The public works department went to work with OpenGov’s mobile technology. Government GIS Analyst Heather Albrecht and a handful of interns began the process of verifying the location of every streetlight, relying on Esri maps in OpenGov. They conducted inspections to confirm details and conditions, gradually illuminating their ArcGIS map with 4,000 tiny dots marking each streetlight in the city.
“We were able to complete the inspection of all city-owned streetlights in half the summer, with the help of two interns.”
This asset collection brought to light a clear picture of which streetlights needed attention, where to direct the engineering department, and how to allocate resources. The streetlight inventory and condition survey was a significant project, but Heather’s team was able to finish the task smoothly—and in a fraction of the time they expected.
“We were able to complete the inspection of all city-owned streetlights in half the summer, with the help of two interns,” says Heather.
The team measured and collected data to account for the full range of poles on the field—detailed information not easily found filed away at the office. This allowed them to develop a “universal street pole” and order greater quantities to stock for when repairs were needed.
The power and precision of Maple Grove’s local government GIS data was key. Through the survey project, the team was able to build a complete and accurate streetlight inventory—and share that information across previously disparate systems. The comprehensive web map linked assets to a variety of data sets, all in one accessible system.
“You’re looking at information in many different media, all accessible in OpenGov,” says Heather. “OpenGov pulls together fragmented pieces of info, building data with integrity.”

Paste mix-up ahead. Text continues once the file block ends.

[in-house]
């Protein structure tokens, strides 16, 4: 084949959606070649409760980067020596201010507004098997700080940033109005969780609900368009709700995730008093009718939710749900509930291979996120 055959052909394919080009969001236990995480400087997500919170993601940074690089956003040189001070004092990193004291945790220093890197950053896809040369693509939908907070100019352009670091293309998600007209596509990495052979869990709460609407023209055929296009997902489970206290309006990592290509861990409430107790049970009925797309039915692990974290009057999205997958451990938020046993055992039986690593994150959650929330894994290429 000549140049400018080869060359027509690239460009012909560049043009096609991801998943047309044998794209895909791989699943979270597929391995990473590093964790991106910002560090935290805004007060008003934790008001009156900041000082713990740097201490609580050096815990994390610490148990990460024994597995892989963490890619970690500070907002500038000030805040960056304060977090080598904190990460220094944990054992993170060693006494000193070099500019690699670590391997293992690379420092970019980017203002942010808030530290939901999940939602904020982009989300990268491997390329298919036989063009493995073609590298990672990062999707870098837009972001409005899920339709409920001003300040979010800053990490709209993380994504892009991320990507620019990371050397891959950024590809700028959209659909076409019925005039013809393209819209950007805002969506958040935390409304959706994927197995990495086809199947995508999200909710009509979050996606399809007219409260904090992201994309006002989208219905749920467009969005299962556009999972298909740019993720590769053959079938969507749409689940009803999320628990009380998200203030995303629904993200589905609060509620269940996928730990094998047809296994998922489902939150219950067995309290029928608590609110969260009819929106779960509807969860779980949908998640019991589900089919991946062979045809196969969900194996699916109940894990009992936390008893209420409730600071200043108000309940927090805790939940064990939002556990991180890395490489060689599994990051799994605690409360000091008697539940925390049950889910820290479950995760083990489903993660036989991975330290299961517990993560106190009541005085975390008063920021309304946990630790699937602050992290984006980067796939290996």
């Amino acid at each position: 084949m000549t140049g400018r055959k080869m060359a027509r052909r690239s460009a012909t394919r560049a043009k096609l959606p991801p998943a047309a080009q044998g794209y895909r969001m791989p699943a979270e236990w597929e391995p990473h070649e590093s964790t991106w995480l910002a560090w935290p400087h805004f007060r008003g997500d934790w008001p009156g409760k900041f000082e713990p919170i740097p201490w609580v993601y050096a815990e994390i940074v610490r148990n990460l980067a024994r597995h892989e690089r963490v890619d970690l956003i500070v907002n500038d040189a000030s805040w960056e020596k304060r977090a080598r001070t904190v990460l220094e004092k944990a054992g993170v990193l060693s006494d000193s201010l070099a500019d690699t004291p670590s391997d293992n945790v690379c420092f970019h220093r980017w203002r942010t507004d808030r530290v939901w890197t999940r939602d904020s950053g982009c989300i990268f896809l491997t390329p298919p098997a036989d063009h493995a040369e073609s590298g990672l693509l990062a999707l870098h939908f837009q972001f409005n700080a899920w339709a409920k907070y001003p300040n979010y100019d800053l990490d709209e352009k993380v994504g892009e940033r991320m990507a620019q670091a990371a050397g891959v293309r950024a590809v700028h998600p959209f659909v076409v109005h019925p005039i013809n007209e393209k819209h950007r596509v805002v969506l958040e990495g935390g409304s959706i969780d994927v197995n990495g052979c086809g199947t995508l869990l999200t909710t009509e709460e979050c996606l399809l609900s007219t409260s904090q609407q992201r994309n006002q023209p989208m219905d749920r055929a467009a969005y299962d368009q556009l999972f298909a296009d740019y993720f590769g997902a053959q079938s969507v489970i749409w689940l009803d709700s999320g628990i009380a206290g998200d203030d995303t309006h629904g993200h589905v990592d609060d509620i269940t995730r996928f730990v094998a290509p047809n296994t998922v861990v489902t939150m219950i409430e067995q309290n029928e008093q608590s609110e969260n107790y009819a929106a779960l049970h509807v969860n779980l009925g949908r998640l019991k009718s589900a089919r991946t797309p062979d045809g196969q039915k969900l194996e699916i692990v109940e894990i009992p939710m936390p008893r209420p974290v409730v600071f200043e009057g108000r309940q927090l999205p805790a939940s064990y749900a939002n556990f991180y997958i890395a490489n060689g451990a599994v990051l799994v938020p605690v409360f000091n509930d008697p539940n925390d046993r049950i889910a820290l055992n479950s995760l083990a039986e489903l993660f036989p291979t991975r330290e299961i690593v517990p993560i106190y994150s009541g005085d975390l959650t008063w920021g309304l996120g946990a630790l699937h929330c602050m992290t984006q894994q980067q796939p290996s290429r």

After fresh inspections and data collection, the team had an OCI on every streetlight and a live condition of every pole in the field. With everything in one place, thousands of assets and their conditions were one click away—and it was easy to see what work needed to be done first.
“Putting the power of the data entry into the hands of the people who actually know what’s out there has been really helpful to us.”
“OpenGov has helped the communication between the public works and engineering departments,” says Tim Brandon, street department lead for the public works department. “This project gave us a really good picture of what we have out there—and helped us direct the engineering department to the areas we needed to focus on.”
Now, repairs are a year-round endeavor. The department’s workforce triples in the summer, running queries and using ArcGIS mapping functions in OpenGov to reveal trouble spots. This shows the team where to prioritize replacements and perform upgrades in the fall. It’s a well-oiled machine, thanks to the data they now have at their fingertips.
“Our use of OpenGov has streamlined the workflow,” says Tim. “The widespread use of technology in the field has made our staff more efficient.”
“Putting the power of the data entry into the hands of the people who actually know what’s out there has been really helpful to us,” adds Heather. “Being able to track all of the activities done to that asset and costs associated with them is really valuable. It helps us analyze and prioritize—just like we did with the streetlights.”
Now, the department is two years and over 5,500 civilian requests into its use of OpenGov, and the database of assets is growing every day. They are expanding their operations management system to include a comprehensive tree inventory and municipal storm sewer compliance program among other projects—and with the integration between OpenGov and ArcGIS, they say the possibilities for future efficiencies and long-term benefits for citizens are endless.